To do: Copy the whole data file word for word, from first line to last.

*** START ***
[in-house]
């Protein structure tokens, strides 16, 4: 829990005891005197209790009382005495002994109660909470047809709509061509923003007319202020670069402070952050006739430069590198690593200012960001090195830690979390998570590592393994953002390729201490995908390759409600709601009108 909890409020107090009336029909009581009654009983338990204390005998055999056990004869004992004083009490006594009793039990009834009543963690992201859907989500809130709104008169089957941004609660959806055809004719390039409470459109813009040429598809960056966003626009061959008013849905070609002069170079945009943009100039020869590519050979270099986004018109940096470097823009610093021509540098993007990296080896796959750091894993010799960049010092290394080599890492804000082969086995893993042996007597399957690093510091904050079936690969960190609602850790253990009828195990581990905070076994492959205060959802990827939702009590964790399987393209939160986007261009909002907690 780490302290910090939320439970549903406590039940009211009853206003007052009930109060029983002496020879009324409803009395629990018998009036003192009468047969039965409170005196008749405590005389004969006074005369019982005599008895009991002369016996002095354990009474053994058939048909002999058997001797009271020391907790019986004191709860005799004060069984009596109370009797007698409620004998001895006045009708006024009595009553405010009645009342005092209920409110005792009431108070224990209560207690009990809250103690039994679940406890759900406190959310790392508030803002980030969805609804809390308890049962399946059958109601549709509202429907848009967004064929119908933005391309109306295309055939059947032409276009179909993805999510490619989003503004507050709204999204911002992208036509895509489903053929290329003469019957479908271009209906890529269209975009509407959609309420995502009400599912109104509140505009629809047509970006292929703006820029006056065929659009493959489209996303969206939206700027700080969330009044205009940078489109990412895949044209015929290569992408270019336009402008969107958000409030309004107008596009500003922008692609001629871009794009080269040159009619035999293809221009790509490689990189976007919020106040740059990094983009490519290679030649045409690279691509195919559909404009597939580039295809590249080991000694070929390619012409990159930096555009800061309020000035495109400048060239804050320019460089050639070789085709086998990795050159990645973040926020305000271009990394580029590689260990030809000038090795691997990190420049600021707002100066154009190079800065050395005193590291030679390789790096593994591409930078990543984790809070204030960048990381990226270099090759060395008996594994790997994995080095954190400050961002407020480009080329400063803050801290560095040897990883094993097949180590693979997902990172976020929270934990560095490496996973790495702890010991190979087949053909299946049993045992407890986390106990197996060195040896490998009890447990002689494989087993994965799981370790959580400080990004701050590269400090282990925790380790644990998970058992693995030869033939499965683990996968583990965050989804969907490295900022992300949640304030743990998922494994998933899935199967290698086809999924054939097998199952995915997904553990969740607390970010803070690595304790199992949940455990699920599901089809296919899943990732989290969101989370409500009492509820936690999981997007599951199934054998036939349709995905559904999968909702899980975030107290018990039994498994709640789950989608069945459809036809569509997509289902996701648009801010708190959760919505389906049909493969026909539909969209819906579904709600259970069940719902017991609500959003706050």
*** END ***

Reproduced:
[in-house]
């Protein structure tokens, strides 16, 4: 829990005891005197209790009382005495002994109660909470047809709509061509923003007319202020670069402070952050006739430069590198690593200012960001090195830690979390998570590592393994953002390729201490995908390759409600709601009108 909890409020107090009336029909009581009654009983338990204390005998055999056990004869004992004083009490006594009793039990009834009543963690992201859907989500809130709104008169089957941004609660959806055809004719390039409470459109813009040429598809960056966003626009061959008013849905070609002069170079945009943009100039020869590519050979270099986004018109940096470097823009610093021509540098993007990296080896796959750091894993010799960049010092290394080599890492804000082969086995893993042996007597399957690093510091904050079936690969960190609602850790253990009828195990581990905070076994492959205060959802990827939702009590964790399987393209939160986007261009909002907690 780490302290910090939320439970549903406590039940009211009853206003007052009930109060029983002496020879009324409803009395629990018998009036003192009468047969039965409170005196008749405590005389004969006074005369019982005599008895009991002369016996002095354990009474053994058939048909002999058997001797009271020391907790019986004191709860005799004060069984009596109370009797007698409620004998001895006045009708006024009595009553405010009645009342005092209920409110005792009431108070224990209560207690009990809250103690039994679940406890759900406190959310790392508030803002980030969805609804809390308890049962399946059958109601549709509202429907848009967004064929119908933005391309109306295309055939059947032409276009179909993805999510490619989003503004507050709204999204911002992208036509895509489903053929290329003469019957479908271009209906890529269209975009509407959609309420995502009400599912109104509140505009629809047509970006292929703006820029006056065929659009493959489209996303969206939206700027700080969330009044205009940078489109990412895949044209015929290569992408270019336009402008969107958000409030309004107008596009500003922008692609001629871009794009080269040159009619035999293809221009790509490689990189976007919020106040740059990094983009490519290679030649045409690279691509195919559909404009597939580039295809590249080991000694070929390619012409990159930096555009800061309020000035495109400048060239804050320019460089050639070789085709086998990795050159990645973040926020305000271009990394580029590689260990030809000038090795691997990190420049600021707002100066154009190079800065050395005193590291030679390789790096593994591409930078990543984790809070204030960048990381990226270099090759060395008996594994790997994995080095954190400050961002407020480009080329400063803050801290560095040897990883094993097949180590693979997902990172976020929270934990560095490496996973790495702890010991190979087949053909299946049993045992407890986390106990197996060195040896490998009890447990002689494989087993994965799981370790959580400080990004701050590269400090282990925790380790644990998970058992693995030869033939499965683990996968583990965050989804969907490295900022992300949640304030743990998922494994998933899935199967290698086809999924054939097998199952995915997904553990969740607390970010803070690595304790199992949940455990699920599901089809296919899943990732989290969101989370409500009492509820936690999981997007599951199934054998036939349709995905559904999968909702899980975030107290018990039994498994709640789950989608069945459809036809569509997509289902996701648009801010708190959760919505389906049909493969026909539909969209819906579904709600259970069940719902017991609500959003706050």